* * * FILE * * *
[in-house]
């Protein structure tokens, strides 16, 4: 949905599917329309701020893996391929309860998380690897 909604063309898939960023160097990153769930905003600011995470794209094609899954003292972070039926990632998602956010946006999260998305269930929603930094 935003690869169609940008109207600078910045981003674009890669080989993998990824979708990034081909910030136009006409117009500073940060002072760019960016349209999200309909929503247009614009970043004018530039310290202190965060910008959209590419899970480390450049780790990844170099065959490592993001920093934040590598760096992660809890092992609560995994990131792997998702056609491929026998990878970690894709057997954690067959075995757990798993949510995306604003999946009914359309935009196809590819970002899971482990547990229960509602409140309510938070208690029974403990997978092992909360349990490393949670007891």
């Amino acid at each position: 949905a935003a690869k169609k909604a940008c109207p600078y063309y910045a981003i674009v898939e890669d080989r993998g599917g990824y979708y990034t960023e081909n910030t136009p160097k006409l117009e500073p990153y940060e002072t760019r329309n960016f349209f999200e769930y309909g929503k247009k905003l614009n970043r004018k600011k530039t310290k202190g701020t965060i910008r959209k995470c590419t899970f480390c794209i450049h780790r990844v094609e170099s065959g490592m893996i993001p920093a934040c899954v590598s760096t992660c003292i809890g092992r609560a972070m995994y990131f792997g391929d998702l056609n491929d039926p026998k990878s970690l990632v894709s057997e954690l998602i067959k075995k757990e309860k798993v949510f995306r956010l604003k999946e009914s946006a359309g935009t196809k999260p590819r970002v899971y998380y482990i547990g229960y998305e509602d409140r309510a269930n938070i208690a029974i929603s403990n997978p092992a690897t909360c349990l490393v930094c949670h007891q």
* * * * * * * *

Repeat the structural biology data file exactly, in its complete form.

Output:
[in-house]
């Protein structure tokens, strides 16, 4: 949905599917329309701020893996391929309860998380690897 909604063309898939960023160097990153769930905003600011995470794209094609899954003292972070039926990632998602956010946006999260998305269930929603930094 935003690869169609940008109207600078910045981003674009890669080989993998990824979708990034081909910030136009006409117009500073940060002072760019960016349209999200309909929503247009614009970043004018530039310290202190965060910008959209590419899970480390450049780790990844170099065959490592993001920093934040590598760096992660809890092992609560995994990131792997998702056609491929026998990878970690894709057997954690067959075995757990798993949510995306604003999946009914359309935009196809590819970002899971482990547990229960509602409140309510938070208690029974403990997978092992909360349990490393949670007891």
């Amino acid at each position: 949905a935003a690869k169609k909604a940008c109207p600078y063309y910045a981003i674009v898939e890669d080989r993998g599917g990824y979708y990034t960023e081909n910030t136009p160097k006409l117009e500073p990153y940060e002072t760019r329309n960016f349209f999200e769930y309909g929503k247009k905003l614009n970043r004018k600011k530039t310290k202190g701020t965060i910008r959209k995470c590419t899970f480390c794209i450049h780790r990844v094609e170099s065959g490592m893996i993001p920093a934040c899954v590598s760096t992660c003292i809890g092992r609560a972070m995994y990131f792997g391929d998702l056609n491929d039926p026998k990878s970690l990632v894709s057997e954690l998602i067959k075995k757990e309860k798993v949510f995306r956010l604003k999946e009914s946006a359309g935009t196809k999260p590819r970002v899971y998380y482990i547990g229960y998305e509602d409140r309510a269930n938070i208690a029974i929603s403990n997978p092992a690897t909360c349990l490393v930094c949670h007891q």